Western Australia is often described as the ‘land of endless exploration’.
Home to various natural wonders, sparkling coastlines, striking rock formations and pristine countryside, linked by some of the greatest hiking trails in the world – itching to be uncovered.
All that is left is you.
So sit back and relax as we run you through some of WA’s best hiking trails.
The Cape to Cape Track in WA’s Margaret River region is one of Australia’s ultimate coastal walk trails. The 123km marathon features breathtaking coastal views, soaring cliffs, verdant forestry, fascinating rock formations and a wide variety of epic wildlife. The challenging trail begins at Cape Naturaliste Lighthouse near Dunsborough in WA’s Southeast where it transverses through the entirety of the Leeuwin-Naturaliste National Park and sections of the Ngari Capes Marine Park. The trail winds through numerous deserted beaches, towering forestry, sheltered woodlands and coastal towns before wrapping up proceedings at the Cape Leeuwin Lighthouse in Augusta. Although the track can be broken down into smaller tier day hikes, the overall track will take approximately 5-7 days to complete. With various campsites and accommodation options along the way, you can tackle the track at your own pace, however you see fit. You may even catch a glimpse of the migrating humpback whales as you scour WA’s sparkling coastline.
For those searching for something a little more challenging, then the hike up Bluff Knoll in the Stirling Ranges may be right in your wheelhouse. One of WA’s tougher yet most rewarding climbs, scale the 1095m Bluff Knoll to the summit for panoramic views of the Stirling Ranges, the Porongurups, and the park’s ethereal countryside. Located approximately 400kms southeast of Perth, park up at the Bluff Knoll carpark and begin the popular 6km return hike. Taking 3-4 hours to complete with an average gradient of 20%, the trail is considerably more challenging than it may seem on paper. Most of the hike is straight uphill so take regular breaks to catch your breath and soak up the wondrous scenery. Pack warm clothes and plenty of water, even in the warmer months, Bluff Knoll’s trademark variable weather can be extremely erratic and take a turn for the worse.
The hike of all hikes, separating the men from the mice. No Australian hiking list is complete without first mentioning the illustrious Bibbulman Track. A colossal 1000km hike from the Perth Hills to Albany, this gruelling trail is split into 9 subsections, traversing through 22 national parks, and taking roughly 6–8 weeks to complete. This awe-inspiring hike is the experience of a lifetime and a bucket list item for many avid hikers. On your travels venture along WA’s striking countryside with sparkling beaches, sheltered bays, misty valleys, soaring coastal cliffs, majestic Karri forests and so much more. With 49 cost-free campsites scattered along the track and numerous accommodation options in passing towns, you can tackle the journey at your own pace while soaking up the natural beauty on display across this beautiful state.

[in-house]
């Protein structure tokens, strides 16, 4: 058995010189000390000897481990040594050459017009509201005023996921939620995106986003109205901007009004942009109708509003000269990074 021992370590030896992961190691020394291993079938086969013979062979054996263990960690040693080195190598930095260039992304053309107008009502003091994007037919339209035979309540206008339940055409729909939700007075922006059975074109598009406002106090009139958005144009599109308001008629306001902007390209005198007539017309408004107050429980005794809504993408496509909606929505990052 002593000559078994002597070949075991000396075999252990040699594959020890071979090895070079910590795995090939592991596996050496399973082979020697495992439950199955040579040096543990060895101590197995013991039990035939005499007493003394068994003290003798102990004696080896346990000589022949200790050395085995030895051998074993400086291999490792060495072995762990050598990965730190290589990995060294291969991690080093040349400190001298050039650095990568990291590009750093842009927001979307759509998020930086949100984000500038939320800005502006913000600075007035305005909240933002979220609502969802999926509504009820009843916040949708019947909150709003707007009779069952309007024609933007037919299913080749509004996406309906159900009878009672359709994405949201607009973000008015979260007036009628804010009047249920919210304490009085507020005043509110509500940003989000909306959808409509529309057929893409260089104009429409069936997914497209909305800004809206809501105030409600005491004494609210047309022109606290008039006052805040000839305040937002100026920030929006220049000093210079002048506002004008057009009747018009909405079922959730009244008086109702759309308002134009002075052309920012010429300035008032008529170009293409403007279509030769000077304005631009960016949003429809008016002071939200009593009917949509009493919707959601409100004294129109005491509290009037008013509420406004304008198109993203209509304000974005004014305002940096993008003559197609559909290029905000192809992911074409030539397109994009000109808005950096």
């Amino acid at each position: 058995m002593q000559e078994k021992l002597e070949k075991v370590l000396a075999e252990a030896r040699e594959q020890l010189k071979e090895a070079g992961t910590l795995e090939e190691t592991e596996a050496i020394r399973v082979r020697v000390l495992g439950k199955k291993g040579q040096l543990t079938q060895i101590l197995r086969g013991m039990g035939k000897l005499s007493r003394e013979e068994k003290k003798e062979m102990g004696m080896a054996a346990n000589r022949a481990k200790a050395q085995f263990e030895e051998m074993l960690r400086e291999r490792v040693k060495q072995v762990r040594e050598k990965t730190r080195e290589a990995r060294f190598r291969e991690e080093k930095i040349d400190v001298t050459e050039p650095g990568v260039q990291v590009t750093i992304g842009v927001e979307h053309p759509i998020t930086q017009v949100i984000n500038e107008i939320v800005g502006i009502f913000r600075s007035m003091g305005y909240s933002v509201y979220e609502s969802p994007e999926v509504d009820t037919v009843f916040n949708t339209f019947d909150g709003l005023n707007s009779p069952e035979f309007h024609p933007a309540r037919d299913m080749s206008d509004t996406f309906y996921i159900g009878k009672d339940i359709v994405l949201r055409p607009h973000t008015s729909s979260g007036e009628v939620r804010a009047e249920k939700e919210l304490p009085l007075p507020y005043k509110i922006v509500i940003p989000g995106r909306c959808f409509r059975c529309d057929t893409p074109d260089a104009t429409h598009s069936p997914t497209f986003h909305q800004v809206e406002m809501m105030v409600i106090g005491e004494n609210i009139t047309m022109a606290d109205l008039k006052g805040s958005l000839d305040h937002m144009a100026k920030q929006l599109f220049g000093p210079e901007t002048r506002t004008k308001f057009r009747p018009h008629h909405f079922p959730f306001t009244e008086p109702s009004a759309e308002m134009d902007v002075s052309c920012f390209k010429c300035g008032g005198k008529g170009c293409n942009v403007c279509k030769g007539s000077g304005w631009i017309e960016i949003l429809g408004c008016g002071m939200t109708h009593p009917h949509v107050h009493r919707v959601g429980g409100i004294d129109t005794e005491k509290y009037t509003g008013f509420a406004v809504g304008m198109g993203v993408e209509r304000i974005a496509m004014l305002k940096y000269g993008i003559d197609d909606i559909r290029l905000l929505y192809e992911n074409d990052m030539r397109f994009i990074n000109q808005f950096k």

One of WA’s hidden treasures, near the coastal town of Esperance, is the silky white sands of Cape Le Grand’s Coastal walk trail. A 20km one-way trail along Cape Le Grand’s alluring coastline may be just what the doctor ordered as you become one with mother nature on this truly spellbinding adventure. Stroll from bay to bay along some of WAs most famous beaches including Hellfire Bay, Thistle Cove, and Lucky Bay. Keep your eyes peeled for some furry friends with western grey kangaroos often spotted lounging along the bay’s tranquil shorelines. Spy Cape Le Grand’s idyllic coastline, secluded bays, rugged landscapes, and vibrant heathlands on a journey for the ages across one of WA’s premier locations. A place of peace and tranquillity split the hike in two and stay the night at Lucky Bay’s iconic campsite.
The mesmerising views at Kalbarri’s Nature’s Window make it one of the most photographed natural attractions across the state. Situated in the heart of the Kalbarri National Park, this fascinating wind-eroded sandstone ‘window’ frames spectacular views of the park’s enchanting river systems and towering gorges. Scale the narrow ledges of the ancient gorges on a challenging 9km hike through the Murchison Valley. The trail follows the edge of the cliff offering stunning views of the Murchison River before weaving down a precipitous slope to the shores of the riverbank. Best hiked in the cooler months, soaring temperatures make it near on impossible to climb during the summer. One of WA’s most impressive national parks, marvel at the erosive power of the Murchison River system as its carved and shaped this incredible environment.